Pro Bike Check: Marcus Klausmann’s Enduro Prototype from Ghost
A few months back we had the opportunity to shoot Marcus Klausmann and his latest Ghost prototype, and at the recent enduro race in Riva he tore its latest evolution down the track – revealing some exciting news about the new bike. Keep reading to find out more.
As standard, the Path will launch onto the market in various models, each of which is ‘more than slightly’ race-orientated with 170mm forks. But even creating one new range isn’t enough for Ghost, who have given virtually their entire back catalogue an overhaul. The former Riot will soon only be available as a long-travel ride, with a setup primed for racing. The facelift given to the ARM series has resulted in the Slammer (130mm travel), Slammer X (150mm travel) and the Framer (160mm travel) – these are intended to be affordable trail and touring bikes for ambitious amateurs.
Marcus presents us with a bike that’s screaming ‘race-ready’, evident from the high performance parts. Traction comes courtesy of the 36 Float RC2 forks and the Float X shock from FOX Racing Shox, while the highly coveted, racing-orientated SRAM XX1 groupset takes care of the transmission. The chain is kept in place by an E.13 XCX+ Direct Mount chain guide. Just like the suspension, the D.O.S.S seat post hails from FOX Racing Shox.
You can’t help but notice the SRM PowerMeter, mounted inside the spider between the cranks and the chain rings, which provides detailed stats on power exertion and wattage. The size of the chainrings is set to vary, explains Klausmann: “Depending on the course I change the size of the chain rings. For enduro races that climb a lot – like this one in Riva del Garda – I use a 32-toothed chain ring, but for flatter routes I’d prefer a 34-toothed one.”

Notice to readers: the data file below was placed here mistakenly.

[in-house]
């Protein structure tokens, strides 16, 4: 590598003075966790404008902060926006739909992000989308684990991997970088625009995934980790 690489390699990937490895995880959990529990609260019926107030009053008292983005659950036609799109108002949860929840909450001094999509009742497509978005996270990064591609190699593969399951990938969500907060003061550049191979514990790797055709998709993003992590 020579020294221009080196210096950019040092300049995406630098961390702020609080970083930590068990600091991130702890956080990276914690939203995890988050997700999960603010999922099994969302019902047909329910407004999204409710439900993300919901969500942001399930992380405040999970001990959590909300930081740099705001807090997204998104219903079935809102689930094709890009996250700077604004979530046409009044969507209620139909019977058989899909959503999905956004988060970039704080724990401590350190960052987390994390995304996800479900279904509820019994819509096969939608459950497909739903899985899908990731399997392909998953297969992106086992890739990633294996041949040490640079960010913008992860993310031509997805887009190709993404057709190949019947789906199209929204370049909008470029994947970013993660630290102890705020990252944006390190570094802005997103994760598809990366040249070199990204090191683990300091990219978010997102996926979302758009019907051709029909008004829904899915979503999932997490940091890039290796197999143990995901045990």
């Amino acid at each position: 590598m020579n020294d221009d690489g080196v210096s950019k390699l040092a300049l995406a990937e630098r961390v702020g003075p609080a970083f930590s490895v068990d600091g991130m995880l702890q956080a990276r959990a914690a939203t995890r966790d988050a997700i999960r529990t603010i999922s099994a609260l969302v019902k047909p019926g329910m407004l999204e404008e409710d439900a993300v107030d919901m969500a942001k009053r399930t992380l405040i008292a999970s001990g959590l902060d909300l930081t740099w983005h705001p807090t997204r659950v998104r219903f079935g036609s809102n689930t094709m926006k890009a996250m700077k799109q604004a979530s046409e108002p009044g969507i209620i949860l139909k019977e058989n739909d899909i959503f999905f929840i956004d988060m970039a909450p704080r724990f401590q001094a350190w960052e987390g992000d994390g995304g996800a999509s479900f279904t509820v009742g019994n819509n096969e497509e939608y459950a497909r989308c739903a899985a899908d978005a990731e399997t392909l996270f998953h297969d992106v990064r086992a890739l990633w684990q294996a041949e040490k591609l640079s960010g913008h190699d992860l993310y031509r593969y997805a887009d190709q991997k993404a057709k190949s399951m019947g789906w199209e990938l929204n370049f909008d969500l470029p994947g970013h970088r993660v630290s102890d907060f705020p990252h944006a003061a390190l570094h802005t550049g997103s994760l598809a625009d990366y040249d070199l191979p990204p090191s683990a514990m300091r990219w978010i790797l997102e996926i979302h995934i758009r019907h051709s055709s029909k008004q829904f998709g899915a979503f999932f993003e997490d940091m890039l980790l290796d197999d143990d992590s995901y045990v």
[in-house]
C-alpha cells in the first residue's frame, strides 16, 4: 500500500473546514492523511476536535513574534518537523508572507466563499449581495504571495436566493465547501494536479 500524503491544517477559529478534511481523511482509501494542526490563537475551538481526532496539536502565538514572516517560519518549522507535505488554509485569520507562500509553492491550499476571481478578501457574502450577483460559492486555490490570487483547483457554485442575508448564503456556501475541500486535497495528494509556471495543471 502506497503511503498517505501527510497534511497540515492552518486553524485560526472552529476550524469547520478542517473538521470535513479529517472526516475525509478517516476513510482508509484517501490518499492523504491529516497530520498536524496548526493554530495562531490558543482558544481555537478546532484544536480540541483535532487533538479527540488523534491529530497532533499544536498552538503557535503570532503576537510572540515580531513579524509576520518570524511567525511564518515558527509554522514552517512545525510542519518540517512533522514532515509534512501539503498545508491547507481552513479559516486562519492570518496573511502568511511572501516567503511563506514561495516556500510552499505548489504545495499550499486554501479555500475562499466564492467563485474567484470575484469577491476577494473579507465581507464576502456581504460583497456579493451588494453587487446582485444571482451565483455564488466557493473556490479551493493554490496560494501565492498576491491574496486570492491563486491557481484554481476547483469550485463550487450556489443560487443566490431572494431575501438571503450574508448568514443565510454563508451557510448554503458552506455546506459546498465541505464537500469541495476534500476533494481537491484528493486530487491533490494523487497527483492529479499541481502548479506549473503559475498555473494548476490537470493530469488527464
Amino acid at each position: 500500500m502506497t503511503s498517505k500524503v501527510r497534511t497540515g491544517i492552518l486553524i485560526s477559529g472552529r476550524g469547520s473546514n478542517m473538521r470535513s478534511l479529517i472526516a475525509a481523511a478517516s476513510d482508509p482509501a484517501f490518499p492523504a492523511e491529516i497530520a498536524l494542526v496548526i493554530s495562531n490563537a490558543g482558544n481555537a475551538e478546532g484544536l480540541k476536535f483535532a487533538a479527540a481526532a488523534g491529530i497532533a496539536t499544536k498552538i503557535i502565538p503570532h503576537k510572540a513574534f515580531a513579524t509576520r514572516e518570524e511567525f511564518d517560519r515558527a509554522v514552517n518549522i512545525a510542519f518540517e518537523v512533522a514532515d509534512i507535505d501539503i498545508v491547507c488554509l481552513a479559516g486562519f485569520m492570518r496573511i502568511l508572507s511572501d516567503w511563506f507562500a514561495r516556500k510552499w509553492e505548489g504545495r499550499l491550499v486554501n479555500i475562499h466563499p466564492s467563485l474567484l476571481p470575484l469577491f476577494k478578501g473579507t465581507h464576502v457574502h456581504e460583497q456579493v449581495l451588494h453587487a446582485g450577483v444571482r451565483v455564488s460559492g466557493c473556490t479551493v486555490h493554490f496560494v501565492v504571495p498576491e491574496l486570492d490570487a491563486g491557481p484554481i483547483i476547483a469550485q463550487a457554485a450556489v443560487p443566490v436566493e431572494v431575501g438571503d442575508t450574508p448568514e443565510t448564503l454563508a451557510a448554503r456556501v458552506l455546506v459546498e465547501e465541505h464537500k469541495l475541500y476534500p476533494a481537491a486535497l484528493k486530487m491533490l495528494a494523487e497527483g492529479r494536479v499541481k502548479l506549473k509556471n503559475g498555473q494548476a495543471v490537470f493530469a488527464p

As one of Schwalbe’s developers, Marcus naturally rides Schwalbe tyres, with a Schwalbe Magic Mary on the front and a fast rolling Rock Razor at the rear. Both are tubeless in the SuperGravity variant, and have a width of 2.35”.
The cockpit comprises of personalized Sixpack bars, attached to a 50mm Tune Geiles Teil 4.0 stem. Aside from the centrally-positioned bike computer, the distinctively flat Magura MT7 brake levers catch your eye and Marcus comments: “The positioning of your brake levers is really a personal choice – I find it best when they’re flatter, even if this doesn’t necessarily reflect the norm.”
After presenting this specific bike to us, Marcus revealed some further details concerning Ghost’s upcoming product shake-up, which is due to be launched at their own in-house fair halfway through the season.
Words: Martin Stöckl Pictures: Christoph Bayer